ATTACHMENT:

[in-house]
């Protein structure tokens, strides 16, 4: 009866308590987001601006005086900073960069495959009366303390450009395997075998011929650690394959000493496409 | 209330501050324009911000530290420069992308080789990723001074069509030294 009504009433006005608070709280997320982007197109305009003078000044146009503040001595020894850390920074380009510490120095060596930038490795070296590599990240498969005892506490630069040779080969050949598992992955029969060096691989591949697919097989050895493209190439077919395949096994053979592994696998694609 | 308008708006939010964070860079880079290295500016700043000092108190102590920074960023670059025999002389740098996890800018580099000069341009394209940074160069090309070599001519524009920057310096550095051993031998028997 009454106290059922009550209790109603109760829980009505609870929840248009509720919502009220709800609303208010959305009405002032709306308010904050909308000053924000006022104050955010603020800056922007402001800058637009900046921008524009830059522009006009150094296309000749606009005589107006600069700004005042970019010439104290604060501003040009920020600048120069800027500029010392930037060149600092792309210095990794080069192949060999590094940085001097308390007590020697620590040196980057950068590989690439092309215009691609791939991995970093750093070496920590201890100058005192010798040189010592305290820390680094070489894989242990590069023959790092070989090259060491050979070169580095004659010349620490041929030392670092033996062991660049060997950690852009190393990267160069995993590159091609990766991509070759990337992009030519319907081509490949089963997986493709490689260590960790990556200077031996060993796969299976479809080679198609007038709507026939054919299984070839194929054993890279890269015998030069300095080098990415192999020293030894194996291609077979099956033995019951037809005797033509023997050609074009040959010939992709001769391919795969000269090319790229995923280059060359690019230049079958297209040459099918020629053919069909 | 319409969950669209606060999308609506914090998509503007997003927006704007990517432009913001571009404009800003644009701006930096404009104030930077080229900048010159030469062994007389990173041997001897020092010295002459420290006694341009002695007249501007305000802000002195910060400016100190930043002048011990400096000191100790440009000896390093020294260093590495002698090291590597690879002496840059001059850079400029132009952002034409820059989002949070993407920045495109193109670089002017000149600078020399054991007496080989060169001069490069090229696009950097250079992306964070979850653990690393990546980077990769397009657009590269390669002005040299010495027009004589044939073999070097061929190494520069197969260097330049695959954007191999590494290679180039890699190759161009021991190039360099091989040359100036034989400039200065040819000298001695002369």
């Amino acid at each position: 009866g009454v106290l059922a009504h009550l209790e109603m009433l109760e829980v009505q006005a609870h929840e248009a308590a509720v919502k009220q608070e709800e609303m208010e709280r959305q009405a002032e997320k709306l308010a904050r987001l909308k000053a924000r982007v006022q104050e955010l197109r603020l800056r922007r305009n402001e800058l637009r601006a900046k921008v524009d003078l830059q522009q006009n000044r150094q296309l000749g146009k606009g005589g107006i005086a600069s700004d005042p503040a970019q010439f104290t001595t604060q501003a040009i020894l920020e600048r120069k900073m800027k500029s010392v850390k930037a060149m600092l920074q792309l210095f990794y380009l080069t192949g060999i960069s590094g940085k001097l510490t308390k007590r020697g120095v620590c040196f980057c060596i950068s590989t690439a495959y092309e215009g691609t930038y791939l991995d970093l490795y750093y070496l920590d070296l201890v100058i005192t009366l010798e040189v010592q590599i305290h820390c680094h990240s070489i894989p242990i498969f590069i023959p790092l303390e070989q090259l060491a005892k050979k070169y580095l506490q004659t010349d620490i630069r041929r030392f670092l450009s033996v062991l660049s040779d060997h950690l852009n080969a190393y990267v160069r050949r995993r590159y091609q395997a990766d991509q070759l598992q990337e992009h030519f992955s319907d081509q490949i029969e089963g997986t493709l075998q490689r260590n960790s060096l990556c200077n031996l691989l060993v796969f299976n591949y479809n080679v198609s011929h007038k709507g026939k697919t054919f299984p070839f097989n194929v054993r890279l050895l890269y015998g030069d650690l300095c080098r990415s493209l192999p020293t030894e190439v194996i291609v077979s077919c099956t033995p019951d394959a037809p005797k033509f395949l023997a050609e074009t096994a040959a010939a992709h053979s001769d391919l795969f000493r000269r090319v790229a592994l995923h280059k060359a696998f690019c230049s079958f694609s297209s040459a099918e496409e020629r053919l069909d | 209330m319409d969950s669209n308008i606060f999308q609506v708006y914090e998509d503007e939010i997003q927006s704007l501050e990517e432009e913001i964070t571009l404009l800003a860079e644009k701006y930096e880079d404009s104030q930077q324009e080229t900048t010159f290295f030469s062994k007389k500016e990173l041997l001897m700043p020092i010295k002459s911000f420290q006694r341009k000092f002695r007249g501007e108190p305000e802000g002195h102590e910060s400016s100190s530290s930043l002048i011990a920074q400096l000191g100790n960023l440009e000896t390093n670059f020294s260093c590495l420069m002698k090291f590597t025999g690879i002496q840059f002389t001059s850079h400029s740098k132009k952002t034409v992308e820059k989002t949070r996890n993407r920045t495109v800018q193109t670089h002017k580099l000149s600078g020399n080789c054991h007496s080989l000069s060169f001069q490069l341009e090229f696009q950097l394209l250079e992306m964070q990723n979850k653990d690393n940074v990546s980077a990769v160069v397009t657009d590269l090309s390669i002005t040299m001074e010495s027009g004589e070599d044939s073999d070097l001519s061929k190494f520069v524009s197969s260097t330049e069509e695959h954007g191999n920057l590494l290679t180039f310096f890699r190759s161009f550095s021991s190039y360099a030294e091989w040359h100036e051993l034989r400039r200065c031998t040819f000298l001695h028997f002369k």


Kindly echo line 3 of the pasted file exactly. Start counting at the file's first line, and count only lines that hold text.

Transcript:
């Amino acid at each position: 009866g009454v106290l059922a009504h009550l209790e109603m009433l109760e829980v009505q006005a609870h929840e248009a308590a509720v919502k009220q608070e709800e609303m208010e709280r959305q009405a002032e997320k709306l308010a904050r987001l909308k000053a924000r982007v006022q104050e955010l197109r603020l800056r922007r305009n402001e800058l637009r601006a900046k921008v524009d003078l830059q522009q006009n000044r150094q296309l000749g146009k606009g005589g107006i005086a600069s700004d005042p503040a970019q010439f104290t001595t604060q501003a040009i020894l920020e600048r120069k900073m800027k500029s010392v850390k930037a060149m600092l920074q792309l210095f990794y380009l080069t192949g060999i960069s590094g940085k001097l510490t308390k007590r020697g120095v620590c040196f980057c060596i950068s590989t690439a495959y092309e215009g691609t930038y791939l991995d970093l490795y750093y070496l920590d070296l201890v100058i005192t009366l010798e040189v010592q590599i305290h820390c680094h990240s070489i894989p242990i498969f590069i023959p790092l303390e070989q090259l060491a005892k050979k070169y580095l506490q004659t010349d620490i630069r041929r030392f670092l450009s033996v062991l660049s040779d060997h950690l852009n080969a190393y990267v160069r050949r995993r590159y091609q395997a990766d991509q070759l598992q990337e992009h030519f992955s319907d081509q490949i029969e089963g997986t493709l075998q490689r260590n960790s060096l990556c200077n031996l691989l060993v796969f299976n591949y479809n080679v198609s011929h007038k709507g026939k697919t054919f299984p070839f097989n194929v054993r890279l050895l890269y015998g030069d650690l300095c080098r990415s493209l192999p020293t030894e190439v194996i291609v077979s077919c099956t033995p019951d394959a037809p005797k033509f395949l023997a050609e074009t096994a040959a010939a992709h053979s001769d391919l795969f000493r000269r090319v790229a592994l995923h280059k060359a696998f690019c230049s079958f694609s297209s040459a099918e496409e020629r053919l069909d | 209330m319409d969950s669209n308008i606060f999308q609506v708006y914090e998509d503007e939010i997003q927006s704007l501050e990517e432009e913001i964070t571009l404009l800003a860079e644009k701006y930096e880079d404009s104030q930077q324009e080229t900048t010159f290295f030469s062994k007389k500016e990173l041997l001897m700043p020092i010295k002459s911000f420290q006694r341009k000092f002695r007249g501007e108190p305000e802000g002195h102590e910060s400016s100190s530290s930043l002048i011990a920074q400096l000191g100790n960023l440009e000896t390093n670059f020294s260093c590495l420069m002698k090291f590597t025999g690879i002496q840059f002389t001059s850079h400029s740098k132009k952002t034409v992308e820059k989002t949070r996890n993407r920045t495109v800018q193109t670089h002017k580099l000149s600078g020399n080789c054991h007496s080989l000069s060169f001069q490069l341009e090229f696009q950097l394209l250079e992306m964070q990723n979850k653990d690393n940074v990546s980077a990769v160069v397009t657009d590269l090309s390669i002005t040299m001074e010495s027009g004589e070599d044939s073999d070097l001519s061929k190494f520069v524009s197969s260097t330049e069509e695959h954007g191999n920057l590494l290679t180039f310096f890699r190759s161009f550095s021991s190039y360099a030294e091989w040359h100036e051993l034989r400039r200065c031998t040819f000298l001695h028997f002369k």